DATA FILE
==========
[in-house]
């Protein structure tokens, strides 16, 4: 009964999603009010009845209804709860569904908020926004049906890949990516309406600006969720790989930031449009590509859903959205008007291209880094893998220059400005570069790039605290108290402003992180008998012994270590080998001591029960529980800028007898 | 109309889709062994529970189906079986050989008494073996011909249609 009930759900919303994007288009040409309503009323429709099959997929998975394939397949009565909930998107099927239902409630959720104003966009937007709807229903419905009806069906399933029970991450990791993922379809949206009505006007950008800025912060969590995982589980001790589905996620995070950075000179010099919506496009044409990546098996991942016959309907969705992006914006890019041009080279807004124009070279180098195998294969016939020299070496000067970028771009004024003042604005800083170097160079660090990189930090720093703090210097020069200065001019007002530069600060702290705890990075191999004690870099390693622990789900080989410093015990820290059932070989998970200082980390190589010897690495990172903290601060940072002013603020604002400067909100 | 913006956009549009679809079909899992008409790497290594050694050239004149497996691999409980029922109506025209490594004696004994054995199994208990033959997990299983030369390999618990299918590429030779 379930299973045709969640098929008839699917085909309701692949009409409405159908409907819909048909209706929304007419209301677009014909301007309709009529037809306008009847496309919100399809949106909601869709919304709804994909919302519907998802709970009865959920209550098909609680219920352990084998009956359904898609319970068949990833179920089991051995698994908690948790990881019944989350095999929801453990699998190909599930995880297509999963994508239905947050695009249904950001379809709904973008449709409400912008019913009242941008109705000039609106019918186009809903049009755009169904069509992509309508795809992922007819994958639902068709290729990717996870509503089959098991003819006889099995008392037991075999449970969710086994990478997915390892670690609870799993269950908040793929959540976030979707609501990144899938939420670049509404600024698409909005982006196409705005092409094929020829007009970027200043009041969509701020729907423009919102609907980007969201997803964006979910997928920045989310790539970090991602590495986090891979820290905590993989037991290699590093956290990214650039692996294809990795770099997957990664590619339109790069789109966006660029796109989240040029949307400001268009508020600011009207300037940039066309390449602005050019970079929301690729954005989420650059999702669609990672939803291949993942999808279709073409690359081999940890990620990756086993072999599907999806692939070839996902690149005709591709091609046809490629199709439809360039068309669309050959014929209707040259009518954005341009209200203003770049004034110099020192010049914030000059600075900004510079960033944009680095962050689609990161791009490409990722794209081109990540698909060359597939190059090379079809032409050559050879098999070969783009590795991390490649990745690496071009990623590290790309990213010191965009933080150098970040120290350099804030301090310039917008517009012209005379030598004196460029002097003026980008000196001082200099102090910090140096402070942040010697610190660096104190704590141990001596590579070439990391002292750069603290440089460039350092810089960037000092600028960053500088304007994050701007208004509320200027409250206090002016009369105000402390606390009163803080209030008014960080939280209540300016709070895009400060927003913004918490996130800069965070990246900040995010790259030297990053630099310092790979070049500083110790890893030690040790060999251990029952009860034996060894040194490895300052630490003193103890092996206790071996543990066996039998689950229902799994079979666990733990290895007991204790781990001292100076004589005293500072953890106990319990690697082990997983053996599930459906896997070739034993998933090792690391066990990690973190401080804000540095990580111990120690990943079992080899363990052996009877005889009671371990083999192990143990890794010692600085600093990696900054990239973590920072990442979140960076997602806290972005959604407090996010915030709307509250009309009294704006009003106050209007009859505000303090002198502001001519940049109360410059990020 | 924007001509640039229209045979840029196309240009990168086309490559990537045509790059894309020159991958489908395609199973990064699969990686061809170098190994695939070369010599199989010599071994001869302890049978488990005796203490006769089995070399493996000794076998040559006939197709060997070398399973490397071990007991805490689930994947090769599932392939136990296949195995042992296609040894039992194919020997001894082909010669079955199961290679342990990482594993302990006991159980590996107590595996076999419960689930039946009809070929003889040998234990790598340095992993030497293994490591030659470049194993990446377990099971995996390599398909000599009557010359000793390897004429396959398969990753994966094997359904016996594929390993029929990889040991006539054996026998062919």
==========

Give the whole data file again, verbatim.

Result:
[in-house]
């Protein structure tokens, strides 16, 4: 009964999603009010009845209804709860569904908020926004049906890949990516309406600006969720790989930031449009590509859903959205008007291209880094893998220059400005570069790039605290108290402003992180008998012994270590080998001591029960529980800028007898 | 109309889709062994529970189906079986050989008494073996011909249609 009930759900919303994007288009040409309503009323429709099959997929998975394939397949009565909930998107099927239902409630959720104003966009937007709807229903419905009806069906399933029970991450990791993922379809949206009505006007950008800025912060969590995982589980001790589905996620995070950075000179010099919506496009044409990546098996991942016959309907969705992006914006890019041009080279807004124009070279180098195998294969016939020299070496000067970028771009004024003042604005800083170097160079660090990189930090720093703090210097020069200065001019007002530069600060702290705890990075191999004690870099390693622990789900080989410093015990820290059932070989998970200082980390190589010897690495990172903290601060940072002013603020604002400067909100 | 913006956009549009679809079909899992008409790497290594050694050239004149497996691999409980029922109506025209490594004696004994054995199994208990033959997990299983030369390999618990299918590429030779 379930299973045709969640098929008839699917085909309701692949009409409405159908409907819909048909209706929304007419209301677009014909301007309709009529037809306008009847496309919100399809949106909601869709919304709804994909919302519907998802709970009865959920209550098909609680219920352990084998009956359904898609319970068949990833179920089991051995698994908690948790990881019944989350095999929801453990699998190909599930995880297509999963994508239905947050695009249904950001379809709904973008449709409400912008019913009242941008109705000039609106019918186009809903049009755009169904069509992509309508795809992922007819994958639902068709290729990717996870509503089959098991003819006889099995008392037991075999449970969710086994990478997915390892670690609870799993269950908040793929959540976030979707609501990144899938939420670049509404600024698409909005982006196409705005092409094929020829007009970027200043009041969509701020729907423009919102609907980007969201997803964006979910997928920045989310790539970090991602590495986090891979820290905590993989037991290699590093956290990214650039692996294809990795770099997957990664590619339109790069789109966006660029796109989240040029949307400001268009508020600011009207300037940039066309390449602005050019970079929301690729954005989420650059999702669609990672939803291949993942999808279709073409690359081999940890990620990756086993072999599907999806692939070839996902690149005709591709091609046809490629199709439809360039068309669309050959014929209707040259009518954005341009209200203003770049004034110099020192010049914030000059600075900004510079960033944009680095962050689609990161791009490409990722794209081109990540698909060359597939190059090379079809032409050559050879098999070969783009590795991390490649990745690496071009990623590290790309990213010191965009933080150098970040120290350099804030301090310039917008517009012209005379030598004196460029002097003026980008000196001082200099102090910090140096402070942040010697610190660096104190704590141990001596590579070439990391002292750069603290440089460039350092810089960037000092600028960053500088304007994050701007208004509320200027409250206090002016009369105000402390606390009163803080209030008014960080939280209540300016709070895009400060927003913004918490996130800069965070990246900040995010790259030297990053630099310092790979070049500083110790890893030690040790060999251990029952009860034996060894040194490895300052630490003193103890092996206790071996543990066996039998689950229902799994079979666990733990290895007991204790781990001292100076004589005293500072953890106990319990690697082990997983053996599930459906896997070739034993998933090792690391066990990690973190401080804000540095990580111990120690990943079992080899363990052996009877005889009671371990083999192990143990890794010692600085600093990696900054990239973590920072990442979140960076997602806290972005959604407090996010915030709307509250009309009294704006009003106050209007009859505000303090002198502001001519940049109360410059990020 | 924007001509640039229209045979840029196309240009990168086309490559990537045509790059894309020159991958489908395609199973990064699969990686061809170098190994695939070369010599199989010599071994001869302890049978488990005796203490006769089995070399493996000794076998040559006939197709060997070398399973490397071990007991805490689930994947090769599932392939136990296949195995042992296609040894039992194919020997001894082909010669079955199961290679342990990482594993302990006991159980590996107590595996076999419960689930039946009809070929003889040998234990790598340095992993030497293994490591030659470049194993990446377990099971995996390599398909000599009557010359000793390897004429396959398969990753994966094997359904016996594929390993029929990889040991006539054996026998062919």